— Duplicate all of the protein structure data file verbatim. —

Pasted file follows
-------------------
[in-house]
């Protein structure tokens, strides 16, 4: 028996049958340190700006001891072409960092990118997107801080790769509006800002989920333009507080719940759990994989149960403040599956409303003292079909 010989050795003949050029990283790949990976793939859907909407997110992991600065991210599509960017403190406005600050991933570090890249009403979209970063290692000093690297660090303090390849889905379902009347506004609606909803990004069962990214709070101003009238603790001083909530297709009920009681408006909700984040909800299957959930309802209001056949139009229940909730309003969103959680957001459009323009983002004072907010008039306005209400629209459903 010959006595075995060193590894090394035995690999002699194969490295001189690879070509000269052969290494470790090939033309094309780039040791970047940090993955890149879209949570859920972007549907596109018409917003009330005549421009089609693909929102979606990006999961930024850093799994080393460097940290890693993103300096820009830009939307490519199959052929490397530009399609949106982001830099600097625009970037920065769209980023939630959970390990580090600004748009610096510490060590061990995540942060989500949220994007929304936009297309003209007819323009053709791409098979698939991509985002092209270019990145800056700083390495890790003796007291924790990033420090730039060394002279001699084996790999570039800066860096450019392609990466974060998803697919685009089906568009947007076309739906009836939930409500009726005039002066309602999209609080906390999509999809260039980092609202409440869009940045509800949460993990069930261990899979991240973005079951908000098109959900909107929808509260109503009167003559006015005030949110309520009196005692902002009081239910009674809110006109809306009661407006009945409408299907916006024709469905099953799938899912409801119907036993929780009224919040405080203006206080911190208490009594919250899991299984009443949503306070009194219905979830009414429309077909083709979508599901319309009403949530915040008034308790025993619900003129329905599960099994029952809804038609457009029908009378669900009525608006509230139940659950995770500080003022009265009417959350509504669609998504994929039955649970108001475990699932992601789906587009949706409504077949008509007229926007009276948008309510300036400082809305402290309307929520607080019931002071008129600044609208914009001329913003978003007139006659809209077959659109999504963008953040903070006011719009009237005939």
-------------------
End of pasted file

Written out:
[in-house]
């Protein structure tokens, strides 16, 4: 028996049958340190700006001891072409960092990118997107801080790769509006800002989920333009507080719940759990994989149960403040599956409303003292079909 010989050795003949050029990283790949990976793939859907909407997110992991600065991210599509960017403190406005600050991933570090890249009403979209970063290692000093690297660090303090390849889905379902009347506004609606909803990004069962990214709070101003009238603790001083909530297709009920009681408006909700984040909800299957959930309802209001056949139009229940909730309003969103959680957001459009323009983002004072907010008039306005209400629209459903 010959006595075995060193590894090394035995690999002699194969490295001189690879070509000269052969290494470790090939033309094309780039040791970047940090993955890149879209949570859920972007549907596109018409917003009330005549421009089609693909929102979606990006999961930024850093799994080393460097940290890693993103300096820009830009939307490519199959052929490397530009399609949106982001830099600097625009970037920065769209980023939630959970390990580090600004748009610096510490060590061990995540942060989500949220994007929304936009297309003209007819323009053709791409098979698939991509985002092209270019990145800056700083390495890790003796007291924790990033420090730039060394002279001699084996790999570039800066860096450019392609990466974060998803697919685009089906568009947007076309739906009836939930409500009726005039002066309602999209609080906390999509999809260039980092609202409440869009940045509800949460993990069930261990899979991240973005079951908000098109959900909107929808509260109503009167003559006015005030949110309520009196005692902002009081239910009674809110006109809306009661407006009945409408299907916006024709469905099953799938899912409801119907036993929780009224919040405080203006206080911190208490009594919250899991299984009443949503306070009194219905979830009414429309077909083709979508599901319309009403949530915040008034308790025993619900003129329905599960099994029952809804038609457009029908009378669900009525608006509230139940659950995770500080003022009265009417959350509504669609998504994929039955649970108001475990699932992601789906587009949706409504077949008509007229926007009276948008309510300036400082809305402290309307929520607080019931002071008129600044609208914009001329913003978003007139006659809209077959659109999504963008953040903070006011719009009237005939």